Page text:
A fractal view of rhizomatic education…

Quick Disclaimer:

I seem to be struggling with is putting the nib to the page or at least selecting the submit/publish button.  It must be because I find it different to join the conversation or worried about being wrong.  I hoping these blog posts will get better.

ImageAnyway, now for the blog post:

I’ve been reading and watching and thinking about this new term rhizomatic education.  This doesn’t seem to be a concept easy to get your head around.  For one, it is such a different model of traditional forms of education you can’t help but chew on the idea until it makes more sense.  I seriously must have read the section below of Rhizomatic Education: Community as Curriclum a half dozen times.

“This is the new reality. Knowledge seekers in cutting-edge fields are increasingly finding that ongoing appraisal of new developments is most effectively achieved through the participatory and negotiated experience of rhizomatic community engagement. Through involvement in multiple communities where new information is being assimilated and tested, educators can begin to apprehend the moving target that is knowledge in the modern learning environment.”

It was amazing to me to think about knowledge as a path and a path of our own choosing.  And, if everyone is choosing his or her own path then how could there be any sort of continuity to knowledge.  Is there supposed to be standards and wholeness to what we know as a group of learners.  I couldn’t help but think this mode of learning must be a complete mess and completely out of control.  Then I remember a scientific concept from my freshmen year of college… chaos theory.  The chaos theory I remember was defined by patterns emerging from what seemed to be unpredictable events and in many cases absolutely beautiful when visualized.  Those visualizations are called fractals.  Now, I don’t know if this is what Dave Cormier was trying to explain in the article, but when I saw this video again it started to make more sense.  In this less than two-minute clip we follow the path of one person’s knowledge.  In the theory of rhizomatic education if another person were to enter this fractal we’d see a completely different path, however the patterns of knowledge would be the same.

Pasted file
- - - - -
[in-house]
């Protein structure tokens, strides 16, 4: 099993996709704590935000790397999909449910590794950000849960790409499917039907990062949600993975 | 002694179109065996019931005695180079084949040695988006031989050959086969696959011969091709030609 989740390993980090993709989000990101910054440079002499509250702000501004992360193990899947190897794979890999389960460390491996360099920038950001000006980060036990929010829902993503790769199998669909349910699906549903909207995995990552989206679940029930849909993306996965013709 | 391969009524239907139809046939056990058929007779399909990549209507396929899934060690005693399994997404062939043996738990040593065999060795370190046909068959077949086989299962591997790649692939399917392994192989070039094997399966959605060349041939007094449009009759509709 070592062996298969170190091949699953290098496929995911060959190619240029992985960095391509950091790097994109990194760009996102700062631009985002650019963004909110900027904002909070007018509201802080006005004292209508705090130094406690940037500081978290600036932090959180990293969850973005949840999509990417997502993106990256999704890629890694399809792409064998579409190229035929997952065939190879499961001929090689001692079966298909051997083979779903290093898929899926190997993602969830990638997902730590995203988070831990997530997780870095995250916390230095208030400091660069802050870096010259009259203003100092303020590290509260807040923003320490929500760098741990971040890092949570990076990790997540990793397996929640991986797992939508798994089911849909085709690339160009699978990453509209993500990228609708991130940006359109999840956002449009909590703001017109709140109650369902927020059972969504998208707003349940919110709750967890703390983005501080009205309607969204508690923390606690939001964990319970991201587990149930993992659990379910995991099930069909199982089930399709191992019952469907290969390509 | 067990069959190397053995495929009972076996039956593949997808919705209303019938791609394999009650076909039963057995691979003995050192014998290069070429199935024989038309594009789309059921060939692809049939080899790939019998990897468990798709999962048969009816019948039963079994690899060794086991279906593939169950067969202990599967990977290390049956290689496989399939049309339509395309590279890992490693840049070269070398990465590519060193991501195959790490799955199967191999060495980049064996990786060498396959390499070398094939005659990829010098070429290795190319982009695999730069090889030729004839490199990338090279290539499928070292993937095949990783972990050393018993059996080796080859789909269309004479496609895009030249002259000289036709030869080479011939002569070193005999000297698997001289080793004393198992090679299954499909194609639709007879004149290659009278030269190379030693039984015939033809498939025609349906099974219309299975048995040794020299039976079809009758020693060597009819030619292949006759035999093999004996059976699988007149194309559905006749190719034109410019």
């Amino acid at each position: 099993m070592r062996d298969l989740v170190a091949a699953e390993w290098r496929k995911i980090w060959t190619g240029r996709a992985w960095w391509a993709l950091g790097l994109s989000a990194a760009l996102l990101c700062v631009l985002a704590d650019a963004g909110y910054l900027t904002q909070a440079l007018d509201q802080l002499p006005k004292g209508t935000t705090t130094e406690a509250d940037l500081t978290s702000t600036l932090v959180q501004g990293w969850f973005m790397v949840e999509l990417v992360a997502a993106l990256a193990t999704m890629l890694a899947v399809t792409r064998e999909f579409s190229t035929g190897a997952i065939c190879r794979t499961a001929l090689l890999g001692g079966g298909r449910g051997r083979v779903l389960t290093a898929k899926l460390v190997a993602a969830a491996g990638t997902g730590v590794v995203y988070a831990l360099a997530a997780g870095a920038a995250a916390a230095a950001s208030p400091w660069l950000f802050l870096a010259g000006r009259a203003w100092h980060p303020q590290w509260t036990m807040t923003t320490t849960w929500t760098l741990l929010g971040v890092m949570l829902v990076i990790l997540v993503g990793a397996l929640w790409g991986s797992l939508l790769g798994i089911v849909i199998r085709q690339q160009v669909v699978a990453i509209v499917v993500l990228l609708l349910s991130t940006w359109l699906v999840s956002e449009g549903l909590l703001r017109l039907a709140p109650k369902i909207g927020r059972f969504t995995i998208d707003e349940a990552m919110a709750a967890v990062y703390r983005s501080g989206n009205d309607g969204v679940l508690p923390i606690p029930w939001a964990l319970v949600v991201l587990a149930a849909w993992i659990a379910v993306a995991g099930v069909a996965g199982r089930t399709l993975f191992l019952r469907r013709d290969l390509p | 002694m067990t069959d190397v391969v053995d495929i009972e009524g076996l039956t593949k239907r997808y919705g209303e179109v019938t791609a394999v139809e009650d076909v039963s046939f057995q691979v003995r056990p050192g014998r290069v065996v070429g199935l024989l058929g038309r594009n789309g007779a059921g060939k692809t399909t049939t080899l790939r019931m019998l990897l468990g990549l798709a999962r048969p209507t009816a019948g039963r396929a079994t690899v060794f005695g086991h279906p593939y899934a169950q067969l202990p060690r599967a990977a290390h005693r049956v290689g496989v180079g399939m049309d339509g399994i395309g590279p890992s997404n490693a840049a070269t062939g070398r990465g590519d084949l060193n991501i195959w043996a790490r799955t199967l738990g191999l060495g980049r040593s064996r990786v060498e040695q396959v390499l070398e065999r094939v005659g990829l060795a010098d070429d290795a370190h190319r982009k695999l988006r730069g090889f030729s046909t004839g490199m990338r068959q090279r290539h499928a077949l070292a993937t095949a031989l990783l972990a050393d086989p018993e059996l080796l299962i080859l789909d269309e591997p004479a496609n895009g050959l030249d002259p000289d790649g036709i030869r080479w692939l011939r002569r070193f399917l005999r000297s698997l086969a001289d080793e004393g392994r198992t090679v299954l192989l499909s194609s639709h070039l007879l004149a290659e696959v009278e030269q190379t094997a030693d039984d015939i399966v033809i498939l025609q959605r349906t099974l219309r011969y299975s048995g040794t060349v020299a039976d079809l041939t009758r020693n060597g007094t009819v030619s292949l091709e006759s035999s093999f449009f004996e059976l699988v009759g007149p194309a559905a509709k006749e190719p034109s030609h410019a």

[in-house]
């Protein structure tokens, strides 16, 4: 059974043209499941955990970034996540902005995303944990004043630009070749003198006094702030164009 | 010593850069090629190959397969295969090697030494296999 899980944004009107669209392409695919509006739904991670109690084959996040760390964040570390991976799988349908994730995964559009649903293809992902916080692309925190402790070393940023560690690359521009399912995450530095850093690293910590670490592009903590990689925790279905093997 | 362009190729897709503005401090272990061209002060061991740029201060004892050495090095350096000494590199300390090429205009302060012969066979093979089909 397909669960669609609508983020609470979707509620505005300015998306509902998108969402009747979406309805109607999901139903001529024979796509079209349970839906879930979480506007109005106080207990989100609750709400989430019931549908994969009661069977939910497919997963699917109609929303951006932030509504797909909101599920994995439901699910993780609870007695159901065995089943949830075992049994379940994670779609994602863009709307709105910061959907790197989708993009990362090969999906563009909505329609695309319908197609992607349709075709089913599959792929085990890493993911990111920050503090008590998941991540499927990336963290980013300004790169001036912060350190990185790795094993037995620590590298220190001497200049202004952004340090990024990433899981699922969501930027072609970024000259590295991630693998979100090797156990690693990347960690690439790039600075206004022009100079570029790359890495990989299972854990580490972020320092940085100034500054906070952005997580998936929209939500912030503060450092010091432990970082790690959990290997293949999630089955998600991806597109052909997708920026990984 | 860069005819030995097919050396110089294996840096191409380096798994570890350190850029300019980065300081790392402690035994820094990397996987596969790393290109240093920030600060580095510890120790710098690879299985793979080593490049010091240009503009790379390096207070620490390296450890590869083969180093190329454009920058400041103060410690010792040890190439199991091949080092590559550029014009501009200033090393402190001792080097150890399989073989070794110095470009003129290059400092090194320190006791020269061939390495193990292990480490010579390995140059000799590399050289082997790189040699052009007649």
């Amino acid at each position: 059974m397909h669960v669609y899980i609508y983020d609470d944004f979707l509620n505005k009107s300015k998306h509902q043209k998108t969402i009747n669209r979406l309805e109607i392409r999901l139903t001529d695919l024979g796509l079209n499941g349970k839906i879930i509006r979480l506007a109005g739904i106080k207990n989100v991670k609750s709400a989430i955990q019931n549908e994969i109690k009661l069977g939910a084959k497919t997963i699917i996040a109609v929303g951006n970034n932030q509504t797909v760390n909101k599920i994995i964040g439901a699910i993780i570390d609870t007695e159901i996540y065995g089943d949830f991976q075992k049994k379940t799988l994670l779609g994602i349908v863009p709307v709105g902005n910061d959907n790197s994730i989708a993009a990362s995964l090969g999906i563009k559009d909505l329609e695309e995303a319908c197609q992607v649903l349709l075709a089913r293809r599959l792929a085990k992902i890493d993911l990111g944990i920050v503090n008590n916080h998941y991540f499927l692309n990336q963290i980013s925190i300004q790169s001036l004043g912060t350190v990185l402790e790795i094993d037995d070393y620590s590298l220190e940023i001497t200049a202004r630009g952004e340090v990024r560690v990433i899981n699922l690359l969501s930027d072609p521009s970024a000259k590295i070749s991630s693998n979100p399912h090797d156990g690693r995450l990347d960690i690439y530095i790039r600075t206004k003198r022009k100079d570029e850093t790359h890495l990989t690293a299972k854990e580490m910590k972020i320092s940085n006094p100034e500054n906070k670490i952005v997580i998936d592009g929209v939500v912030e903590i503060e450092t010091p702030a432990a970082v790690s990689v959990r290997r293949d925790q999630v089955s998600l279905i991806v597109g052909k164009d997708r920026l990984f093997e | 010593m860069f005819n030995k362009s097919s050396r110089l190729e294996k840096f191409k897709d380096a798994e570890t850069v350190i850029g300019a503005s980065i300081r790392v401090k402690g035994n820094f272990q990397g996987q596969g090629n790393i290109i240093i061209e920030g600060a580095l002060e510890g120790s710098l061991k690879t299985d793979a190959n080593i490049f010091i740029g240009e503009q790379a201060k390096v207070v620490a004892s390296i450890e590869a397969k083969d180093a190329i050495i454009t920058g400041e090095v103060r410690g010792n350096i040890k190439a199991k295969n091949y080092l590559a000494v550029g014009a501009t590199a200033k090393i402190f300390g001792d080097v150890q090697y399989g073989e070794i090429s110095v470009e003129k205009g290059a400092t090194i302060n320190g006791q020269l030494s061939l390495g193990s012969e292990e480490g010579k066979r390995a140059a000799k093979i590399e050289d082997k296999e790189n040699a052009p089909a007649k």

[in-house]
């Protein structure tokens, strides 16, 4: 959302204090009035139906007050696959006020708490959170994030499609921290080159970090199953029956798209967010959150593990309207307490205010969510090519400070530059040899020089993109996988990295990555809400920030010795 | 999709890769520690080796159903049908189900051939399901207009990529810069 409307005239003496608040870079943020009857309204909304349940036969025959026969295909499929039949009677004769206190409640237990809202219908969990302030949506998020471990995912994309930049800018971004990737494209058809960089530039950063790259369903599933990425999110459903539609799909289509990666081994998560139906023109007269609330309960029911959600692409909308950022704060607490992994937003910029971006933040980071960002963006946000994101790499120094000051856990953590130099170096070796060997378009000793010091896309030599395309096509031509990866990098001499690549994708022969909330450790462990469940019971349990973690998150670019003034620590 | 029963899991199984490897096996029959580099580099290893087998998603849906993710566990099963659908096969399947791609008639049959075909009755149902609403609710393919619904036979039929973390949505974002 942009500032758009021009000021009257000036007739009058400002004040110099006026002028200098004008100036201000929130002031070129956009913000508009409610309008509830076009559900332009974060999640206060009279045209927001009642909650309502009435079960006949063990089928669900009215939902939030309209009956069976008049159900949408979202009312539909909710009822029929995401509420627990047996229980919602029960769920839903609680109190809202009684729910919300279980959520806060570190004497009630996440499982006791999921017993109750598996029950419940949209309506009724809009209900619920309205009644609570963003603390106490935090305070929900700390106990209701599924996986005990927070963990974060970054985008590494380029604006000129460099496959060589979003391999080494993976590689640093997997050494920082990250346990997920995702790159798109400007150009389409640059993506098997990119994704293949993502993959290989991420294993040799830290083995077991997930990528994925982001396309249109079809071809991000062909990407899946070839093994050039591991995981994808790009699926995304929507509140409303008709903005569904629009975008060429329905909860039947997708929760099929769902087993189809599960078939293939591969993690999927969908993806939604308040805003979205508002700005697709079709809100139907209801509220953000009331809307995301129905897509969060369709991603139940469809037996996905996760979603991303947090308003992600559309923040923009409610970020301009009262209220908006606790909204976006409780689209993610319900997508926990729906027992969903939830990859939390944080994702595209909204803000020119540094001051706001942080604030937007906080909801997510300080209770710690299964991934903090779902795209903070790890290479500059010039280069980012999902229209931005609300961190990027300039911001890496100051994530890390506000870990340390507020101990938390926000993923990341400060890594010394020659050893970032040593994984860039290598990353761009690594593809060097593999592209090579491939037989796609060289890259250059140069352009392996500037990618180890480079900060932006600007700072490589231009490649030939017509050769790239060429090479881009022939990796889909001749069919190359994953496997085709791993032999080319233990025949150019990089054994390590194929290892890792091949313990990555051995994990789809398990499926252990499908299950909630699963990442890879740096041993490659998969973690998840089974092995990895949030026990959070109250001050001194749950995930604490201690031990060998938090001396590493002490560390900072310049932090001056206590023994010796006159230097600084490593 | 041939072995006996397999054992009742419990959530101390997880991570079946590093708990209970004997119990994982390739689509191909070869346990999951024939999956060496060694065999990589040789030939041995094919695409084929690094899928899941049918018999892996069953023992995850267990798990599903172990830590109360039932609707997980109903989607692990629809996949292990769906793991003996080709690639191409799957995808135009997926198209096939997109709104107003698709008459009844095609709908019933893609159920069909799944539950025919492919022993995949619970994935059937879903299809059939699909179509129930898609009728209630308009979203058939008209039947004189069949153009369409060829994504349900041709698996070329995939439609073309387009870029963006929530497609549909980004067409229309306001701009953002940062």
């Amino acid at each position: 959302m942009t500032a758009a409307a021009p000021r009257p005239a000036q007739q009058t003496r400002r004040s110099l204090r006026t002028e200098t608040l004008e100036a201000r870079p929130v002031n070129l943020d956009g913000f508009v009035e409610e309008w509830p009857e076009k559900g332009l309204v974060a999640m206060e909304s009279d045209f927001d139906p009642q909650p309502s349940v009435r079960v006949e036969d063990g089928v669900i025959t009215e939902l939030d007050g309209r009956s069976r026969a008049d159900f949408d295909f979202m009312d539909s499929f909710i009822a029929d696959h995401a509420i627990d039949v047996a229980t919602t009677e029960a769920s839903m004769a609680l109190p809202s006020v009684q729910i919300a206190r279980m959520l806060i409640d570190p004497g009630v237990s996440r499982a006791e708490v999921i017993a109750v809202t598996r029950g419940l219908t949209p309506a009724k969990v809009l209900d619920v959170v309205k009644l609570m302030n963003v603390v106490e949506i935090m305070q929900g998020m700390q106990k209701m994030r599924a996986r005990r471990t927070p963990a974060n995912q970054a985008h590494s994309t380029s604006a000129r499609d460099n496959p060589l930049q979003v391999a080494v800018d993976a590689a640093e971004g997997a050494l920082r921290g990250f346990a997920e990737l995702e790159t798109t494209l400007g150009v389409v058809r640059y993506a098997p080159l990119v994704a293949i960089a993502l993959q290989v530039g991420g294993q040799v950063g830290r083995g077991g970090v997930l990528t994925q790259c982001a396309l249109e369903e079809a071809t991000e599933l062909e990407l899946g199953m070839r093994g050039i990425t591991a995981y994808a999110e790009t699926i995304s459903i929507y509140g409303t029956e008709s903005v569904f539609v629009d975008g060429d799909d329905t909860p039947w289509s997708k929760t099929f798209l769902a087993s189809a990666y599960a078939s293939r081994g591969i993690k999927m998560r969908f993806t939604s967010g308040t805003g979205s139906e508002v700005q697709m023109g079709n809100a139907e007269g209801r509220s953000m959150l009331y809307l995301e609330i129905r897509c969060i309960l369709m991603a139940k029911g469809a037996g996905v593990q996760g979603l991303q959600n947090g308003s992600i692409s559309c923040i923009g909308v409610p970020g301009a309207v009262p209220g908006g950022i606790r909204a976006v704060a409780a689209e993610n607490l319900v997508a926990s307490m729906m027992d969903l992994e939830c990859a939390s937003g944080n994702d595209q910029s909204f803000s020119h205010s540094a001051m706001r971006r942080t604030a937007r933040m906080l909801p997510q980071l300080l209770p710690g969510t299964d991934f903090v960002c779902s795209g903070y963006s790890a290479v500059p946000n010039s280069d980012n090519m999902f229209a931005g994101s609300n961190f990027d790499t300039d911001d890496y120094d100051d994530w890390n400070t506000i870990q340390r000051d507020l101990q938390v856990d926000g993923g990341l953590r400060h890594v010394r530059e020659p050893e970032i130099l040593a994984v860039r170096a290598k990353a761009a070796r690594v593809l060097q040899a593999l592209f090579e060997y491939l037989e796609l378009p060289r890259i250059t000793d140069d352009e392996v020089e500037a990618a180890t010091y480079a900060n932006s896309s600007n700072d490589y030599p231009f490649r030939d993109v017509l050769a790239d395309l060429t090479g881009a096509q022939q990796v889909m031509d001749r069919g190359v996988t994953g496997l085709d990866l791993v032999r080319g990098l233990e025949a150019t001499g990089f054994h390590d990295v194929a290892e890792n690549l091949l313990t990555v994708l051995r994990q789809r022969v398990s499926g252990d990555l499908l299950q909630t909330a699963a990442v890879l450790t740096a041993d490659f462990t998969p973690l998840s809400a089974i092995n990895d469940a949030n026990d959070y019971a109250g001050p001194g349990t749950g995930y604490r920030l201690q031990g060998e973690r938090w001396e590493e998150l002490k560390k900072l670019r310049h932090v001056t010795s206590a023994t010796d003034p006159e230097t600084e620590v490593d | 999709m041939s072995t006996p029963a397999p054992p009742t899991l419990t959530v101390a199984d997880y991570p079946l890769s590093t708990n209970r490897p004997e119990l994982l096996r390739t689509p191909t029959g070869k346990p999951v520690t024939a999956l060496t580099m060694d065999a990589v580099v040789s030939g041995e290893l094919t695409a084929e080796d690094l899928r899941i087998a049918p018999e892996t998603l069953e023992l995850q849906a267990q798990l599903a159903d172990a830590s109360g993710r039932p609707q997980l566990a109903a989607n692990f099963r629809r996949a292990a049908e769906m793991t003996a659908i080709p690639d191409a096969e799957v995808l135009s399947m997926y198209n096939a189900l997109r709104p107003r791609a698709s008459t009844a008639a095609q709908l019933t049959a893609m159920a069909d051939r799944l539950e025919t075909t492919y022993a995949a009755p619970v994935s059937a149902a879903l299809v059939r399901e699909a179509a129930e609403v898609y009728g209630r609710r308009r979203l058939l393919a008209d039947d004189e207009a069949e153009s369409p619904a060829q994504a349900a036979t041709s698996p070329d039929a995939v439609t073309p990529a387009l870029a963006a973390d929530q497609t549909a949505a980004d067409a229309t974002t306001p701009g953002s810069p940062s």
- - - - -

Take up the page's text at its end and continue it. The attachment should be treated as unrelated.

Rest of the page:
What’s in the N…

ImageI’ve been thinking about Benjamin Wilkoff’s vlob post called From Network to Neighborhood: A New Definition for PLNs.  I really like how he challenges the viewer to think differently about what the (N) stands for in PLN and want to extend this discussion a little further.   I think creating an acronym is relatively easy, but clearly defining one is much harder.  For me the whole idea of having a Personal Learning Network is new, so I needed to create a game to better understand the concept.   The game was simple.  I wanted to find new words beginning with the letter N, but still accurately defined a Personal Learning Network.  Here is what I came up with.  How’d you play?